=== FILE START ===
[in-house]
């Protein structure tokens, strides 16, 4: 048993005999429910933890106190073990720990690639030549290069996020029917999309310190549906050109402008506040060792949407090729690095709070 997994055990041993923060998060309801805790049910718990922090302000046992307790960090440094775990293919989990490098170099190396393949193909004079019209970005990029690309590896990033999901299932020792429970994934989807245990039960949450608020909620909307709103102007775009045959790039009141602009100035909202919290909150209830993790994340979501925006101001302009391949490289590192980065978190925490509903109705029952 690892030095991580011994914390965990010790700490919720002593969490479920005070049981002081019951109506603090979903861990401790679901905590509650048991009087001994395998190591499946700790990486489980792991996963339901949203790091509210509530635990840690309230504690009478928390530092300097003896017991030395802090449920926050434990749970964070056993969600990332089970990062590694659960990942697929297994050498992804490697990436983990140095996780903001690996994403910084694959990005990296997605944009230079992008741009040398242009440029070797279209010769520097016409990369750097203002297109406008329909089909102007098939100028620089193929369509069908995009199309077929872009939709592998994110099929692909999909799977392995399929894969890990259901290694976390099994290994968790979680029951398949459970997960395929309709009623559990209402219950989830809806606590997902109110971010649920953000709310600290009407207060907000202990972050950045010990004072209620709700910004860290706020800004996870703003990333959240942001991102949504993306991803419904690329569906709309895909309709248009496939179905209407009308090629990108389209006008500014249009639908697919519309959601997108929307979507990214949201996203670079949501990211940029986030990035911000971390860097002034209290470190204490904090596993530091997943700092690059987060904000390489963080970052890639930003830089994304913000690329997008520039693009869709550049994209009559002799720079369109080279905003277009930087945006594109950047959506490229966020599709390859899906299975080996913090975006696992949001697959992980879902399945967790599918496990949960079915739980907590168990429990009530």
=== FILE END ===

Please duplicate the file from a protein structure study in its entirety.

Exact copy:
[in-house]
């Protein structure tokens, strides 16, 4: 048993005999429910933890106190073990720990690639030549290069996020029917999309310190549906050109402008506040060792949407090729690095709070 997994055990041993923060998060309801805790049910718990922090302000046992307790960090440094775990293919989990490098170099190396393949193909004079019209970005990029690309590896990033999901299932020792429970994934989807245990039960949450608020909620909307709103102007775009045959790039009141602009100035909202919290909150209830993790994340979501925006101001302009391949490289590192980065978190925490509903109705029952 690892030095991580011994914390965990010790700490919720002593969490479920005070049981002081019951109506603090979903861990401790679901905590509650048991009087001994395998190591499946700790990486489980792991996963339901949203790091509210509530635990840690309230504690009478928390530092300097003896017991030395802090449920926050434990749970964070056993969600990332089970990062590694659960990942697929297994050498992804490697990436983990140095996780903001690996994403910084694959990005990296997605944009230079992008741009040398242009440029070797279209010769520097016409990369750097203002297109406008329909089909102007098939100028620089193929369509069908995009199309077929872009939709592998994110099929692909999909799977392995399929894969890990259901290694976390099994290994968790979680029951398949459970997960395929309709009623559990209402219950989830809806606590997902109110971010649920953000709310600290009407207060907000202990972050950045010990004072209620709700910004860290706020800004996870703003990333959240942001991102949504993306991803419904690329569906709309895909309709248009496939179905209407009308090629990108389209006008500014249009639908697919519309959601997108929307979507990214949201996203670079949501990211940029986030990035911000971390860097002034209290470190204490904090596993530091997943700092690059987060904000390489963080970052890639930003830089994304913000690329997008520039693009869709550049994209009559002799720079369109080279905003277009930087945006594109950047959506490229966020599709390859899906299975080996913090975006696992949001697959992980879902399945967790599918496990949960079915739980907590168990429990009530």